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Talk Is Cheap, but Constructive Conversations Hold Currency in Companies’ Equity Goals

Talk Is Cheap, but Constructive Conversations Hold Currency in Companies’ Equity Goals

The year 2020 was one of stress and chaos but also resilience and hope. People were deeply affected and so were businesses. The idea that uncomfortable conversations were off-limits in the workplace was already waning. The coronavirus pandemic, political divisiveness, and the widespread protests sparked by systemic injustice have made it all but disappear.

How did companies respond? If they were wise, they actively engaged their employees and encouraged constructive conversations about race, inequality, and social justice.

A Racial Justice and Equity Survey released in June by Benevity, which advises companies on social mission practices, found that 73 percent of U.S. employees want to have difficult conversations around race and social issues at work. Perhaps more startling, nearly 40 percent of employees said they would likely leave if their company did not prioritize addressing social or racial injustice.

“It’s a reflection of a new day, where the lines of home and work are blurred,” says Lawrence Brown, president of Allstate’s African American employee resource group. “People trust their employers to be good corporate citizens, and companies that encourage open, difficult conversations around race and inequity show they understand just how deeply these issues affect the workforce.”

The trust factor is huge. Business has steadily emerged to become the most trustworthy entity in the United States, replacing government. That’s largely because business is now the only institution deemed ethical and competent by a majority of adults globally, the Edelman Trust Barometer 2021 found.

If people expect companies to do what’s right, then the workplace is a logical place to start. And when something as horrific as the brutal police killing of George Floyd happens, the psychological impact carries into the workplace. Black people especially needed space to grieve and process their emotions. But the demand for honest dialogue isn’t limited to one group. It’s most beneficial among employees with a range of backgrounds and experiences.

At Allstate, the Inclusive Diversity & Equity (IDE) team created a series called Open Conversations, and the company has taken a public stand against racism. But first, Allstate reaffirmed its commitment to employees by elevating equity as a core value. It also announced executive bonuses would be tied to IDE goals, among other initiatives.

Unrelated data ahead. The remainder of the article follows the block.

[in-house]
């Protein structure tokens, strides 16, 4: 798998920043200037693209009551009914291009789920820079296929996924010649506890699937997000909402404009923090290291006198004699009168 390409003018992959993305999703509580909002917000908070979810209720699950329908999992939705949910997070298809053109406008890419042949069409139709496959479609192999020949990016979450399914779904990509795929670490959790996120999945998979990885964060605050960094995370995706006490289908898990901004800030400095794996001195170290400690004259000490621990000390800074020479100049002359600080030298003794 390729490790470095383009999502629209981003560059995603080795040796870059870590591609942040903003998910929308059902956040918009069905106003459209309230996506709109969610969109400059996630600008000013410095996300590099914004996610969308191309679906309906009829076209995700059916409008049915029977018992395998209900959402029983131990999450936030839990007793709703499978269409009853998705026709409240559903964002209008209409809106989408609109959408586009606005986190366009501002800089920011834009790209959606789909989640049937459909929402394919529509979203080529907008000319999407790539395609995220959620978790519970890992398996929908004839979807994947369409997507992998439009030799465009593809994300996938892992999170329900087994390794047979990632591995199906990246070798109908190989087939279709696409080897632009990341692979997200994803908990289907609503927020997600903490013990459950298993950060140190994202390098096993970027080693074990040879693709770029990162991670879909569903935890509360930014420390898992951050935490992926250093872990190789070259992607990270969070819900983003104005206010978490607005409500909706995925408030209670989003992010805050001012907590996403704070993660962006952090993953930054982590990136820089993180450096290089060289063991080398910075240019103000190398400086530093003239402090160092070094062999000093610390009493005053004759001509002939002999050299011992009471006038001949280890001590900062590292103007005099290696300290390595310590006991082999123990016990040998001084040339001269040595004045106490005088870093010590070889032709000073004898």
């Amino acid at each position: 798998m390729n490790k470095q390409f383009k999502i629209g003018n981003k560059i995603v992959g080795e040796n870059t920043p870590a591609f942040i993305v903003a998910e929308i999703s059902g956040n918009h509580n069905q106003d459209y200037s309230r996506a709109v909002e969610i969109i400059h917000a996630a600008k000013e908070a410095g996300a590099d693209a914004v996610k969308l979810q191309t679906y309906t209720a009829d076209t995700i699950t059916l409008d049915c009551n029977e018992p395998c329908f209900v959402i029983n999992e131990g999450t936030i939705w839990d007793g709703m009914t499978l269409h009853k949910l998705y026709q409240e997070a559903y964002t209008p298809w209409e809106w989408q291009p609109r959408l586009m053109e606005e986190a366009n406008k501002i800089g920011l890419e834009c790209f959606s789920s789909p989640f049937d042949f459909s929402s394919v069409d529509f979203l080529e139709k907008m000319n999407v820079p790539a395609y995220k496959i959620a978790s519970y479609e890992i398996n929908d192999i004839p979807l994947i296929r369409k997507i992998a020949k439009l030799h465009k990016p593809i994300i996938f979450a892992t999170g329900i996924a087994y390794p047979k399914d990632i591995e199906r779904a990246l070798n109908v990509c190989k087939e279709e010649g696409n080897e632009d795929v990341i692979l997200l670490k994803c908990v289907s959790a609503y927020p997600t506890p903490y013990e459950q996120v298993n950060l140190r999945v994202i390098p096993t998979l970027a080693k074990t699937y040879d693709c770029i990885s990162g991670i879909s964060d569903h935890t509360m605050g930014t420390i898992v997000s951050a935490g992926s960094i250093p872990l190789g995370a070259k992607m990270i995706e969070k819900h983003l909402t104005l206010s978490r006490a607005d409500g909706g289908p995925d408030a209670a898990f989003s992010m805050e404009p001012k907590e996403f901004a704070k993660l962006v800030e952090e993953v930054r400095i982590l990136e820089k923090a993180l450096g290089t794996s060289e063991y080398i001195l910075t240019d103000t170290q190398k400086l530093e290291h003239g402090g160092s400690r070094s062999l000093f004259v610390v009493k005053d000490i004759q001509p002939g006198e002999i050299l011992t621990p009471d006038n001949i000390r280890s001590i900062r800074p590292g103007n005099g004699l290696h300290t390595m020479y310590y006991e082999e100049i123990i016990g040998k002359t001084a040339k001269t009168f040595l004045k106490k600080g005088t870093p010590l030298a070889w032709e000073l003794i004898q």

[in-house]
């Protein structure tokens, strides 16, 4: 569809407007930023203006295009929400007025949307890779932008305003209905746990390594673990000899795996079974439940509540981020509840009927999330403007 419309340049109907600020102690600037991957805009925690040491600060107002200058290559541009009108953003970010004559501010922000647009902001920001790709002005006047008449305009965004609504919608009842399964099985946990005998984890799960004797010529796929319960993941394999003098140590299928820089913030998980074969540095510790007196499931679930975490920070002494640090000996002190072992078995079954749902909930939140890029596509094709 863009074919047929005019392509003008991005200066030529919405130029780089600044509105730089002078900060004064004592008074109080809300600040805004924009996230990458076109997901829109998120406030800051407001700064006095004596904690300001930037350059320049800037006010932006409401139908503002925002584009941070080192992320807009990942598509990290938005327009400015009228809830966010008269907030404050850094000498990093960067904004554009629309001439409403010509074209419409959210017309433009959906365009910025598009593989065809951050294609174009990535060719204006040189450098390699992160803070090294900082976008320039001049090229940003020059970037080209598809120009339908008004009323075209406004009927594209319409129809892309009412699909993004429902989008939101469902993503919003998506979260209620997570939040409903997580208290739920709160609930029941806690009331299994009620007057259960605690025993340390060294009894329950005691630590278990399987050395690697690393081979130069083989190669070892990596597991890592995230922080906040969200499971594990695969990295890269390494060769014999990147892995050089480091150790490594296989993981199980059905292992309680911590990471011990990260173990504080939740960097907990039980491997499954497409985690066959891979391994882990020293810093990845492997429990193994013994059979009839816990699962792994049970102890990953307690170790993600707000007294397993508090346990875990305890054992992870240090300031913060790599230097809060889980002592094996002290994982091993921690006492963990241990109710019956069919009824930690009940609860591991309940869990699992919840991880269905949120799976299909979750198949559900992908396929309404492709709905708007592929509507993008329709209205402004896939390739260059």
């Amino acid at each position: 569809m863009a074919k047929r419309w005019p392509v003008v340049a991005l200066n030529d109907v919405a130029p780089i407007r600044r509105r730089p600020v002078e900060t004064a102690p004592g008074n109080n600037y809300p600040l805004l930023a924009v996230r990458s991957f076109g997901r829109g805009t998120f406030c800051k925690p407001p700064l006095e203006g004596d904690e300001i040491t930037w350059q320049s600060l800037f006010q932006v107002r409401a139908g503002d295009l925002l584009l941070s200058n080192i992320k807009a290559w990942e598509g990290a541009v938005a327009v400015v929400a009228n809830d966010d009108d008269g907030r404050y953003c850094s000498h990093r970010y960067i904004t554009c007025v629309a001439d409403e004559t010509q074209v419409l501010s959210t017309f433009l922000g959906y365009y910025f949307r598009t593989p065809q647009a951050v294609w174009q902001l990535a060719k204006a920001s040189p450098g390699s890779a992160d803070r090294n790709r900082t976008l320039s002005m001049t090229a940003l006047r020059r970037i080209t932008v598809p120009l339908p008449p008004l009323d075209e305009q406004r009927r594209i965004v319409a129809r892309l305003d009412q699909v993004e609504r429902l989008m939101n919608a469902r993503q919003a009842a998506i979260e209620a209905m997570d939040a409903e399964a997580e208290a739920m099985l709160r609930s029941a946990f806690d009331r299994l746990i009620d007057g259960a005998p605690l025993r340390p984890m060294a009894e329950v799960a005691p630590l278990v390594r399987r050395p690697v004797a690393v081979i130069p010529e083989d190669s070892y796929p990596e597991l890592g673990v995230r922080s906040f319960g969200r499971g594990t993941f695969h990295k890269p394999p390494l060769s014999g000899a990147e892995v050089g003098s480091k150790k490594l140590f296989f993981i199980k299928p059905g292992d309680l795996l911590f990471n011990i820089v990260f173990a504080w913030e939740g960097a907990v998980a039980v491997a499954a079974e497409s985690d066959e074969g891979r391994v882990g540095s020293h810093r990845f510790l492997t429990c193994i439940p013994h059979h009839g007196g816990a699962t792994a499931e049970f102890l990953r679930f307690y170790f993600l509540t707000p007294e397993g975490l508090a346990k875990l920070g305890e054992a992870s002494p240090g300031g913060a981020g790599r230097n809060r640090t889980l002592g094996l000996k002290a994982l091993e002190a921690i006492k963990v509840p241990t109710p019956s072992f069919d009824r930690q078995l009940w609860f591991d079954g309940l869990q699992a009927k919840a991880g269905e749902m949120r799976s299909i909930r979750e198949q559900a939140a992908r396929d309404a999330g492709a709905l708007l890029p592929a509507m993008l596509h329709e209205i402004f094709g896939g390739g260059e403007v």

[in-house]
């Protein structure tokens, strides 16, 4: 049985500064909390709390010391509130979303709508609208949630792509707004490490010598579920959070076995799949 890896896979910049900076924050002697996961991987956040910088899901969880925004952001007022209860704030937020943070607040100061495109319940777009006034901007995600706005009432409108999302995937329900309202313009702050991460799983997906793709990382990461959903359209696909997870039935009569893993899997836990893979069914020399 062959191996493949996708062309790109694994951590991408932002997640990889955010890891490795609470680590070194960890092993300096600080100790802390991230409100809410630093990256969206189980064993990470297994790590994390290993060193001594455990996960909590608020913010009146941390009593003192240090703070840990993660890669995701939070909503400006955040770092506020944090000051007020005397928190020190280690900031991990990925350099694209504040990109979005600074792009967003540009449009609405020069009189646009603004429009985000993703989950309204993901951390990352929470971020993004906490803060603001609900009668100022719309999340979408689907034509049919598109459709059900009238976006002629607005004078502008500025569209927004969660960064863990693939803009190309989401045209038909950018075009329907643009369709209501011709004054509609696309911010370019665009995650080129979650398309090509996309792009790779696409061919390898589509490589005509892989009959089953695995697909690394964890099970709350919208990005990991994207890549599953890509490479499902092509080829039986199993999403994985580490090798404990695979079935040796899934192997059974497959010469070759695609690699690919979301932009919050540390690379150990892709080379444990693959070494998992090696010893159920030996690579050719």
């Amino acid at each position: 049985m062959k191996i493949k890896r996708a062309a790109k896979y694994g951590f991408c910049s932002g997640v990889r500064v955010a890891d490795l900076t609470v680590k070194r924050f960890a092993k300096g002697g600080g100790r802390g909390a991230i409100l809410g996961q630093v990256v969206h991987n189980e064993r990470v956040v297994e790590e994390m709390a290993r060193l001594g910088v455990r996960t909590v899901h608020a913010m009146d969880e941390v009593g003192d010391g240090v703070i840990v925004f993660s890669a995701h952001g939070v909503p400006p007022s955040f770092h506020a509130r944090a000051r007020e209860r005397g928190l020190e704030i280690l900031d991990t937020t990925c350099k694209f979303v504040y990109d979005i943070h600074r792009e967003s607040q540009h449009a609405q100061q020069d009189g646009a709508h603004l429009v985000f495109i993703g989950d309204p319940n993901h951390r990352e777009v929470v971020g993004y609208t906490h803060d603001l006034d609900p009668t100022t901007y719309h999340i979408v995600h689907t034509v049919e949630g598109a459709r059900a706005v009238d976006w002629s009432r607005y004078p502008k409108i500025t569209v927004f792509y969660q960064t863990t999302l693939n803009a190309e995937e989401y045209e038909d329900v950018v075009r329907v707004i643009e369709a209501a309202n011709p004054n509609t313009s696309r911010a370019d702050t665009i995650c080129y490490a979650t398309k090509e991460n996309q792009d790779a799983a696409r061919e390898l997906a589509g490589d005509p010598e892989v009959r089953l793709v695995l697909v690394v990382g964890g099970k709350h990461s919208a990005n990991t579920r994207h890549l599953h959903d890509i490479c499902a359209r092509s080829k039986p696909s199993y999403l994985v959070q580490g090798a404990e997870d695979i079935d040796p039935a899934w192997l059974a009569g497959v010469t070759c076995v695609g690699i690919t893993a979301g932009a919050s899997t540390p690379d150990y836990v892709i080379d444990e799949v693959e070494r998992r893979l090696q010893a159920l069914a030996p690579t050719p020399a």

Allstate’s current Open Conversations will continue through September. The series, as well as Allstate’s entire IDE education and training curriculum, will be revamped and relaunched in 2022.

“Allstate has a proud record of inclusive diversity, and we continue to learn and grow. That includes taking a fresh look at everything,” says Eloiza Domingo, Allstate’s chief diversity officer. “The Open Conversations series has been great and well received—but we continue to ask, ‘How can we do better?’”

Comfort in a perfect storm

The social upheaval over systemic racial injustice did not begin just last summer, but its widespread awareness and acknowledgment were helped by a perfect storm: the pandemic, political divisiveness, and increased violence against Asian Americans and Pacific Islanders. People needed to talk, to listen and be heard.

“Our Open Conversations focused specifically on race, inequity, and privilege but otherwise had no agenda,” says Stephen Cornejo Garcia, director, Inclusive Diversity & Equity. A year later, the response from employees is still overwhelmingly positive:

Not all employees welcome these conversations.

“While I appreciate the dialogue and have learned a great deal, I feel the term white privilege is offensive and is a form of racism in itself,” one Allstate employee says. “We have almost swung the pendulum in the opposite direction and need to be cognizant of all races and fairness for everyone—no special treatment based on race. It will be nice when we do not ‘need’ to use race as a criteria for anything.”

Hearing from such voices is valuable and necessary if companies truly commit to the “open” part of these conversations. Having guidelines and trained facilitators can help ensure productive and respectful conversations.

Keep the conversation going

A few companies, including Bank of America, Goldman Sachs, and PwC, started talking about these issues even before the social uprising of 2020.

In 2016, PwC senior partner Tim Ryan shut down work to hold a companywide conversation about race. As part of The Washington Post’s ongoing “Race in America” series, Ryan recently shared some of what he learned that day: “I learned that many of our Black professionals carried their PwC business card so if they got pulled over, they could show the officer that they didn’t steal [the car], that they had a job at PwC, that they afforded the car, they could afford it … something I couldn’t relate to up until that time. And frankly, I can’t relate to it today, but at least I know it’s on their minds and that’s how they live.”

Ryan hits at a key point. White corporate leaders can’t always step into the shoes of their employees of color, but hearing their experiences and allowing themselves to be affected by their emotions can help foster understanding—a huge reason to have diverse voices and open conversations about issues of race.